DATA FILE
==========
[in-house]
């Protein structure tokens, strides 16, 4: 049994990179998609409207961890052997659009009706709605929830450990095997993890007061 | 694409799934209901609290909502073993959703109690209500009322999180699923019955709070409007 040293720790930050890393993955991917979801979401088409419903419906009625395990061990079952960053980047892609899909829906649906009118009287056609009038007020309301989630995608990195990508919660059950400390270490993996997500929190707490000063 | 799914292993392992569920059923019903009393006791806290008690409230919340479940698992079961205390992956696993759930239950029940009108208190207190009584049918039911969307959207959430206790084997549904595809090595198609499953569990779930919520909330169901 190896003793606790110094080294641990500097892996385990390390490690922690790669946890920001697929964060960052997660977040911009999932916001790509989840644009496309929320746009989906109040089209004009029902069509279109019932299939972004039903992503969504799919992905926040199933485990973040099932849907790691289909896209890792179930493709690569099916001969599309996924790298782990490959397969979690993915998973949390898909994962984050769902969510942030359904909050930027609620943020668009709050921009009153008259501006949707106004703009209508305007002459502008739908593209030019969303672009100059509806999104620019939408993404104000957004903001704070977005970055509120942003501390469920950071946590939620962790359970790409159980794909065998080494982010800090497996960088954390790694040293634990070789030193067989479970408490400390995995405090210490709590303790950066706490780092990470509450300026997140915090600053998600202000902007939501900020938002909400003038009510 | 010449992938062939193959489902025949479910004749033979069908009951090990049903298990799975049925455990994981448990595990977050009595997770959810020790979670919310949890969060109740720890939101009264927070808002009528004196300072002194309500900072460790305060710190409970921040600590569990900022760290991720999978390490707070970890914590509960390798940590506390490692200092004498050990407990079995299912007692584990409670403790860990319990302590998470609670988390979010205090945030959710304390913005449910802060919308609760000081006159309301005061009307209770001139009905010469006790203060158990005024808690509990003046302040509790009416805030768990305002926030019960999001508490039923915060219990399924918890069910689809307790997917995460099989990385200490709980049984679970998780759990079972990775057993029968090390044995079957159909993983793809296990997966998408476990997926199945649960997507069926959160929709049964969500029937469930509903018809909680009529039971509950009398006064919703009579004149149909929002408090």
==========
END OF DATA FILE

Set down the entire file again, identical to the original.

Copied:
[in-house]
């Protein structure tokens, strides 16, 4: 049994990179998609409207961890052997659009009706709605929830450990095997993890007061 | 694409799934209901609290909502073993959703109690209500009322999180699923019955709070409007 040293720790930050890393993955991917979801979401088409419903419906009625395990061990079952960053980047892609899909829906649906009118009287056609009038007020309301989630995608990195990508919660059950400390270490993996997500929190707490000063 | 799914292993392992569920059923019903009393006791806290008690409230919340479940698992079961205390992956696993759930239950029940009108208190207190009584049918039911969307959207959430206790084997549904595809090595198609499953569990779930919520909330169901 190896003793606790110094080294641990500097892996385990390390490690922690790669946890920001697929964060960052997660977040911009999932916001790509989840644009496309929320746009989906109040089209004009029902069509279109019932299939972004039903992503969504799919992905926040199933485990973040099932849907790691289909896209890792179930493709690569099916001969599309996924790298782990490959397969979690993915998973949390898909994962984050769902969510942030359904909050930027609620943020668009709050921009009153008259501006949707106004703009209508305007002459502008739908593209030019969303672009100059509806999104620019939408993404104000957004903001704070977005970055509120942003501390469920950071946590939620962790359970790409159980794909065998080494982010800090497996960088954390790694040293634990070789030193067989479970408490400390995995405090210490709590303790950066706490780092990470509450300026997140915090600053998600202000902007939501900020938002909400003038009510 | 010449992938062939193959489902025949479910004749033979069908009951090990049903298990799975049925455990994981448990595990977050009595997770959810020790979670919310949890969060109740720890939101009264927070808002009528004196300072002194309500900072460790305060710190409970921040600590569990900022760290991720999978390490707070970890914590509960390798940590506390490692200092004498050990407990079995299912007692584990409670403790860990319990302590998470609670988390979010205090945030959710304390913005449910802060919308609760000081006159309301005061009307209770001139009905010469006790203060158990005024808690509990003046302040509790009416805030768990305002926030019960999001508490039923915060219990399924918890069910689809307790997917995460099989990385200490709980049984679970998780759990079972990775057993029968090390044995079957159909993983793809296990997966998408476990997926199945649960997507069926959160929709049964969500029937469930509903018809909680009529039971509950009398006064919703009579004149149909929002408090």